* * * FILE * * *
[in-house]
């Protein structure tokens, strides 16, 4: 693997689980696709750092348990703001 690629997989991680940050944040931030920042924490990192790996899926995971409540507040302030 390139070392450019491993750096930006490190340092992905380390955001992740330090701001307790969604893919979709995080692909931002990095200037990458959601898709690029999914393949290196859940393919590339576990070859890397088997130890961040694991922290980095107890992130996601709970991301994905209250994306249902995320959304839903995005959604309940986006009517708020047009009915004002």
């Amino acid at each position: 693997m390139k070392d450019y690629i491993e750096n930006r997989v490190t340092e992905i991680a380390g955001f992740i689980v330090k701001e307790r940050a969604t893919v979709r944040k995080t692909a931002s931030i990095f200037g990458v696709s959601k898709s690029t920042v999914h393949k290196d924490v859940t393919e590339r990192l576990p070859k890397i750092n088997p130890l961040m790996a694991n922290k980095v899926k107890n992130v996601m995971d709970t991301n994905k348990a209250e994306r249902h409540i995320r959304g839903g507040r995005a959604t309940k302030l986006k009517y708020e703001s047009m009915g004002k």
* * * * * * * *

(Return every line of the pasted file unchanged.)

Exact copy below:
[in-house]
């Protein structure tokens, strides 16, 4: 693997689980696709750092348990703001 690629997989991680940050944040931030920042924490990192790996899926995971409540507040302030 390139070392450019491993750096930006490190340092992905380390955001992740330090701001307790969604893919979709995080692909931002990095200037990458959601898709690029999914393949290196859940393919590339576990070859890397088997130890961040694991922290980095107890992130996601709970991301994905209250994306249902995320959304839903995005959604309940986006009517708020047009009915004002």
């Amino acid at each position: 693997m390139k070392d450019y690629i491993e750096n930006r997989v490190t340092e992905i991680a380390g955001f992740i689980v330090k701001e307790r940050a969604t893919v979709r944040k995080t692909a931002s931030i990095f200037g990458v696709s959601k898709s690029t920042v999914h393949k290196d924490v859940t393919e590339r990192l576990p070859k890397i750092n088997p130890l961040m790996a694991n922290k980095v899926k107890n992130v996601m995971d709970t991301n994905k348990a209250e994306r249902h409540i995320r959304g839903g507040r995005a959604t309940k302030l986006k009517y708020e703001s047009m009915g004002k």